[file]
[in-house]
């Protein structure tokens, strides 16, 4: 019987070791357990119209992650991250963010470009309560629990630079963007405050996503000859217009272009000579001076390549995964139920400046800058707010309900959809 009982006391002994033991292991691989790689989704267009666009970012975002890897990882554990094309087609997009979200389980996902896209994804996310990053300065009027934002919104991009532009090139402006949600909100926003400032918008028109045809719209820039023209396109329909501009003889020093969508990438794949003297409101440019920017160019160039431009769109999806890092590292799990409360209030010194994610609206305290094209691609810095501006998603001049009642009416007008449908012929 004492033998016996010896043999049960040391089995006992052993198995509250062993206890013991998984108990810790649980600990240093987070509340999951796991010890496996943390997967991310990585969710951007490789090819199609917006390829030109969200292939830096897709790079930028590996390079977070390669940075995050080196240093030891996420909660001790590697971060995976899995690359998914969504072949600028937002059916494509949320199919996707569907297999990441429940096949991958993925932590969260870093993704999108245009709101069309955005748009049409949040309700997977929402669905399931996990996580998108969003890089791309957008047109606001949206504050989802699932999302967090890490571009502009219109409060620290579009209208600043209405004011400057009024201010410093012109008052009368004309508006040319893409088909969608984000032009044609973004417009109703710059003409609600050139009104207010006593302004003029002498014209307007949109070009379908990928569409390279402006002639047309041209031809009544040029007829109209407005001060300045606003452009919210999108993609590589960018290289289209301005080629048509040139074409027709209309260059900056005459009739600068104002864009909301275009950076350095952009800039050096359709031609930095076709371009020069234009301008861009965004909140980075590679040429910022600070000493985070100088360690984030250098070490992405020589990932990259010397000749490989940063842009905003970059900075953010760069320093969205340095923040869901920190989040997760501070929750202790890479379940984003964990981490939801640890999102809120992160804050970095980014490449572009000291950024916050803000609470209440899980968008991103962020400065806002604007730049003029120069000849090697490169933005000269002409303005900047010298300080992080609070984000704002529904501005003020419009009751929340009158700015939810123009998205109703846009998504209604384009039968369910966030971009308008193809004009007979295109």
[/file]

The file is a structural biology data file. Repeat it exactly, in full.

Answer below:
[in-house]
């Protein structure tokens, strides 16, 4: 019987070791357990119209992650991250963010470009309560629990630079963007405050996503000859217009272009000579001076390549995964139920400046800058707010309900959809 009982006391002994033991292991691989790689989704267009666009970012975002890897990882554990094309087609997009979200389980996902896209994804996310990053300065009027934002919104991009532009090139402006949600909100926003400032918008028109045809719209820039023209396109329909501009003889020093969508990438794949003297409101440019920017160019160039431009769109999806890092590292799990409360209030010194994610609206305290094209691609810095501006998603001049009642009416007008449908012929 004492033998016996010896043999049960040391089995006992052993198995509250062993206890013991998984108990810790649980600990240093987070509340999951796991010890496996943390997967991310990585969710951007490789090819199609917006390829030109969200292939830096897709790079930028590996390079977070390669940075995050080196240093030891996420909660001790590697971060995976899995690359998914969504072949600028937002059916494509949320199919996707569907297999990441429940096949991958993925932590969260870093993704999108245009709101069309955005748009049409949040309700997977929402669905399931996990996580998108969003890089791309957008047109606001949206504050989802699932999302967090890490571009502009219109409060620290579009209208600043209405004011400057009024201010410093012109008052009368004309508006040319893409088909969608984000032009044609973004417009109703710059003409609600050139009104207010006593302004003029002498014209307007949109070009379908990928569409390279402006002639047309041209031809009544040029007829109209407005001060300045606003452009919210999108993609590589960018290289289209301005080629048509040139074409027709209309260059900056005459009739600068104002864009909301275009950076350095952009800039050096359709031609930095076709371009020069234009301008861009965004909140980075590679040429910022600070000493985070100088360690984030250098070490992405020589990932990259010397000749490989940063842009905003970059900075953010760069320093969205340095923040869901920190989040997760501070929750202790890479379940984003964990981490939801640890999102809120992160804050970095980014490449572009000291950024916050803000609470209440899980968008991103962020400065806002604007730049003029120069000849090697490169933005000269002409303005900047010298300080992080609070984000704002529904501005003020419009009751929340009158700015939810123009998205109703846009998504209604384009039968369910966030971009308008193809004009007979295109």